Today's Opinions, Tomorrow's Reality 

It's the Kids, Stupid

By David G. Young

Washington, DC, July 10, 2001 --  

The education bill plodding its way toward compromise between the House and Senate is a monument to the staleness of America's debate over education. The legislation can be boiled down to two items: standardized testing and more spending. The Republicans want standardized testing; the Democrats want more federal spending. The bill is a compromise that combines the worst of two really stale ideas.

The Democrats plan to spend more money is hardly even worth the breath necessary for criticism. This is the party's standard answer to everything. There's an overwhelming flood of evidence that student performance is unrelated to the amount of money spent on the schools. The District of Columbia school system's per student spending, for example, has long been among the highest in the country.1 Student performance is nevertheless abysmal.

Bush's national testing idea is equally worthless. Until the president gave up on the idea in April, the national tests were supposed to be used to identify failing schools. Students in these failing schools would have been given a $1500 federal voucher to be used to transfer to any participating public or private school.3 Without vouchers, it's difficult to see why a standard for measuring student achievement will be helpful.

Republicans believe the tests are useful because they can be used to help implement their voucher plans at state and local levels. Their vision is to inject competition into the school system by allowing parents to transfer public funds along with their children to better performing schools. The result, so the theory goes, would be a competitive system with financial incentives for schools to perform better.

Opponents of the Republican scheme argue that vouchers will cause public schools to decline. The National Education Association bemoans the impact of this on teachers and students alike. Most Americans are unconcerned about protecting failing public schools, and even less so about protecting incompetent public school teachers. But they do care about protecting children, and that's where the NEA's position gets disturbingly close to the public sentiment.

If vouchers are ever instituted nationwide, some children will have to get left behind. Bad schools aren't caused by a lack of money. Bad schools aren't caused by a lack of competition. Bad schools are caused, by and large, by bad students.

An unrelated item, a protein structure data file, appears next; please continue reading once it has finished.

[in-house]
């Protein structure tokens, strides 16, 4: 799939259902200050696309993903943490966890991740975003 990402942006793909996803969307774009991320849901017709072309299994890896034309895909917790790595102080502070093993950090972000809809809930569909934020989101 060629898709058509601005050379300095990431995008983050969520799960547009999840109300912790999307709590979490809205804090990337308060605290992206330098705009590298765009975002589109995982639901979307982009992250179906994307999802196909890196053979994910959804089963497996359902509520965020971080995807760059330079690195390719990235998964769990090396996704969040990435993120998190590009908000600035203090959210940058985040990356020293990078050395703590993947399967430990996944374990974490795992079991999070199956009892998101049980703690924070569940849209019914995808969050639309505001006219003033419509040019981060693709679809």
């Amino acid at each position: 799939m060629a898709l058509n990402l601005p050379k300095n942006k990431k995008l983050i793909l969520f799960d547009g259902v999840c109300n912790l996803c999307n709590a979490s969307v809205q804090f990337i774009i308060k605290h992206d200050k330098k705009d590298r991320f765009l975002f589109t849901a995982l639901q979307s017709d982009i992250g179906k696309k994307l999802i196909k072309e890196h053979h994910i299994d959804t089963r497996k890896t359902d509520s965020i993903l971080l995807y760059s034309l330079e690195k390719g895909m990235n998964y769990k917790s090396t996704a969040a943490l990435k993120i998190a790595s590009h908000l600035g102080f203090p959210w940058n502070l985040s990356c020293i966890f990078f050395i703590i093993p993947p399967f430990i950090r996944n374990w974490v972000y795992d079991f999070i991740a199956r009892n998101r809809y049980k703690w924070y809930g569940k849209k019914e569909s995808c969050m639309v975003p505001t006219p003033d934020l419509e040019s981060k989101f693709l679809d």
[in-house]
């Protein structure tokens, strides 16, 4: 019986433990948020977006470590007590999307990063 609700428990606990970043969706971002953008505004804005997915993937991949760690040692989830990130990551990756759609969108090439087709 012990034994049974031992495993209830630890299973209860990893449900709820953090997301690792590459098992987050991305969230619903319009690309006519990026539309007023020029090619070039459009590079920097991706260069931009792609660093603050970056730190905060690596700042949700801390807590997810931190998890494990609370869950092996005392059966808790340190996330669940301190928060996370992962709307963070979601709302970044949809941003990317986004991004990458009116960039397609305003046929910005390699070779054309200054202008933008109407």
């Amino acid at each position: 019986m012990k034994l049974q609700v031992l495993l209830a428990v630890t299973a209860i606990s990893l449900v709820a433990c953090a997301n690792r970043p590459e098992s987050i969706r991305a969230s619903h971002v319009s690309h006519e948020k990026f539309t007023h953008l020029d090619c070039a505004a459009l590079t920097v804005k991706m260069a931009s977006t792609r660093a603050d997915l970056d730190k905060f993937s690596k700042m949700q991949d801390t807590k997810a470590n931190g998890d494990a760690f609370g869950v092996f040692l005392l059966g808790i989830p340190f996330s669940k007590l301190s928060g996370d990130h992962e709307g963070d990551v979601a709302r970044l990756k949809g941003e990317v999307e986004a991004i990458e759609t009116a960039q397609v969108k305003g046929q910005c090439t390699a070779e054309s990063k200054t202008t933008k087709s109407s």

This fact is so obvious -- despite its intense unpopularity -- it's shocking that it never gets discussed. People so desperately want to believe that all children have a chance at educational success, that they are unwilling to accept the fact that some kids just don't have the required aptitude to succeed. Get a critical mass of these kids in the same classroom, and it shouldn't be a surprise that learning takes a back seat to babysitting. These schools end up a dumping-ground for bad teachers that can't get jobs in more desirable schools.

Vouchers will never be accepted as long as Americans are unwilling to accept that some children just aren't going to succeed. In a voucher system, parents of bright students will naturally elect to send their kids to enriching environments, which inevitably means schools with other smart and motivated children where the better teachers can focus on teaching. The less bright kids will have to go to school somewhere. Wherever it is, the learning environment will undoubtedly be inferior.

Some egalitarians oppose vouchers for this very reason. They believe that America should have a one-size-fits-all educational system like Japan -- a system that concentrates on getting everyone to learn at the same level. This is exactly the wrong prescription for America, because tests show Americans have much more varied intelligence levels than people in other countries like Japan.2 Because of this variation, there are a lot more smart kids in America, as well as a lot more dumb ones. Using a one-size-fits-all system that allows an acceptable pass rate necessarily means dumbing-down standards for American schools.

This is the fatal flaw in Bush's national testing plan. The Republicans, like the Democrats, are seeking to impose a one-size-fits-all system. This can never work for America.

Until Americans are willing to accept that students of different abilities must be educated in different ways, prospects for meaningful education reform are nil. New standardized tests will show that schools with many smart kids perform well, and schools with few smart kids perform poorly. More money will continue to be wasted on attempts to make dumb kids test like smart ones. Vouchers will continue to be rejected by a public unable to accept that less-gifted kids must be left behind. And nothing important will change.


1. Policy Analysis, THE MYTH OF AMERICA'S UNDERFUNDED CITIES, February 22, 1993

2. Washington Post, Money Is Stumbling Block for Bush's Education Plan, April 22, 2001

3. Itzkoff, Seymour, The Decline of Intelligence in America, 1994, p. 63.